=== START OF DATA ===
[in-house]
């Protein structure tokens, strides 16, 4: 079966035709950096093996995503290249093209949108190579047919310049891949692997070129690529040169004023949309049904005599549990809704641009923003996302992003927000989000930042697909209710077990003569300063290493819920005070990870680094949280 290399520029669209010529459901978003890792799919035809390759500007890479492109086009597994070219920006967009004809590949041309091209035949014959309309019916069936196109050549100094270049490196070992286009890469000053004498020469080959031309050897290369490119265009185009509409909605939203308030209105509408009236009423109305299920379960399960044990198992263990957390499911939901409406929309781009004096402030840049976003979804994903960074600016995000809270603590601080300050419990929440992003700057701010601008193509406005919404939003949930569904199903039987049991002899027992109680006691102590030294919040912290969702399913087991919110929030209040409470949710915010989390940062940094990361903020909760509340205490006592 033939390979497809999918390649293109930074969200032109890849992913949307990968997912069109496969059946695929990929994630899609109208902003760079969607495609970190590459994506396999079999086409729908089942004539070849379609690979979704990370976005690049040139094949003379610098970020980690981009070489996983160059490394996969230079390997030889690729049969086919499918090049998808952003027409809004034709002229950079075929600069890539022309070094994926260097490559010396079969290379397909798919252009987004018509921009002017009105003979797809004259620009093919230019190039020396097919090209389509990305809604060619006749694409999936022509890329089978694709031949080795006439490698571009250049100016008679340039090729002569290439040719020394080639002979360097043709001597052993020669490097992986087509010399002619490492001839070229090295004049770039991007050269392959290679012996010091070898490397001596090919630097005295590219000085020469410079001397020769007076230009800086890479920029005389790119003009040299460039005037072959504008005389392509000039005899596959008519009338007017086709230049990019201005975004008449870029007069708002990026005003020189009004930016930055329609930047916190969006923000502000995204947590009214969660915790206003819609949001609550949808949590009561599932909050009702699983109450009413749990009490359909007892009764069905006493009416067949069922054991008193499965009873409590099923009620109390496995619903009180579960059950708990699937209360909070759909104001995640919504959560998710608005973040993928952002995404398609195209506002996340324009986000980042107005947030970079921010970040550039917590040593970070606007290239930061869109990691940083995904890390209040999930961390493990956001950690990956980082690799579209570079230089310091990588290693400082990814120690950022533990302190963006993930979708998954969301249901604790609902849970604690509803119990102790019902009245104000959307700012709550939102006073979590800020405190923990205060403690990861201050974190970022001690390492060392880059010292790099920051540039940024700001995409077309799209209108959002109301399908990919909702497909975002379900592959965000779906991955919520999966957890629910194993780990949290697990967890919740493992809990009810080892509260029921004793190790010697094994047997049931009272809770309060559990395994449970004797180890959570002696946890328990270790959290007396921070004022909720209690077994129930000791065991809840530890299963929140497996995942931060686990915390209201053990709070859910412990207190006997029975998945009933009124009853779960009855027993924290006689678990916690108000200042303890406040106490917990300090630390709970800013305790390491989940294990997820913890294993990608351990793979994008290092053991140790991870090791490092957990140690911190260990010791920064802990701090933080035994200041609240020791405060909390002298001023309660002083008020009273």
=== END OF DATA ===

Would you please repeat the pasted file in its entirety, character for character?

[in-house]
């Protein structure tokens, strides 16, 4: 079966035709950096093996995503290249093209949108190579047919310049891949692997070129690529040169004023949309049904005599549990809704641009923003996302992003927000989000930042697909209710077990003569300063290493819920005070990870680094949280 290399520029669209010529459901978003890792799919035809390759500007890479492109086009597994070219920006967009004809590949041309091209035949014959309309019916069936196109050549100094270049490196070992286009890469000053004498020469080959031309050897290369490119265009185009509409909605939203308030209105509408009236009423109305299920379960399960044990198992263990957390499911939901409406929309781009004096402030840049976003979804994903960074600016995000809270603590601080300050419990929440992003700057701010601008193509406005919404939003949930569904199903039987049991002899027992109680006691102590030294919040912290969702399913087991919110929030209040409470949710915010989390940062940094990361903020909760509340205490006592 033939390979497809999918390649293109930074969200032109890849992913949307990968997912069109496969059946695929990929994630899609109208902003760079969607495609970190590459994506396999079999086409729908089942004539070849379609690979979704990370976005690049040139094949003379610098970020980690981009070489996983160059490394996969230079390997030889690729049969086919499918090049998808952003027409809004034709002229950079075929600069890539022309070094994926260097490559010396079969290379397909798919252009987004018509921009002017009105003979797809004259620009093919230019190039020396097919090209389509990305809604060619006749694409999936022509890329089978694709031949080795006439490698571009250049100016008679340039090729002569290439040719020394080639002979360097043709001597052993020669490097992986087509010399002619490492001839070229090295004049770039991007050269392959290679012996010091070898490397001596090919630097005295590219000085020469410079001397020769007076230009800086890479920029005389790119003009040299460039005037072959504008005389392509000039005899596959008519009338007017086709230049990019201005975004008449870029007069708002990026005003020189009004930016930055329609930047916190969006923000502000995204947590009214969660915790206003819609949001609550949808949590009561599932909050009702699983109450009413749990009490359909007892009764069905006493009416067949069922054991008193499965009873409590099923009620109390496995619903009180579960059950708990699937209360909070759909104001995640919504959560998710608005973040993928952002995404398609195209506002996340324009986000980042107005947030970079921010970040550039917590040593970070606007290239930061869109990691940083995904890390209040999930961390493990956001950690990956980082690799579209570079230089310091990588290693400082990814120690950022533990302190963006993930979708998954969301249901604790609902849970604690509803119990102790019902009245104000959307700012709550939102006073979590800020405190923990205060403690990861201050974190970022001690390492060392880059010292790099920051540039940024700001995409077309799209209108959002109301399908990919909702497909975002379900592959965000779906991955919520999966957890629910194993780990949290697990967890919740493992809990009810080892509260029921004793190790010697094994047997049931009272809770309060559990395994449970004797180890959570002696946890328990270790959290007396921070004022909720209690077994129930000791065991809840530890299963929140497996995942931060686990915390209201053990709070859910412990207190006997029975998945009933009124009853779960009855027993924290006689678990916690108000200042303890406040106490917990300090630390709970800013305790390491989940294990997820913890294993990608351990793979994008290092053991140790991870090791490092957990140690911190260990010791920064802990701090933080035994200041609240020791405060909390002298001023309660002083008020009273």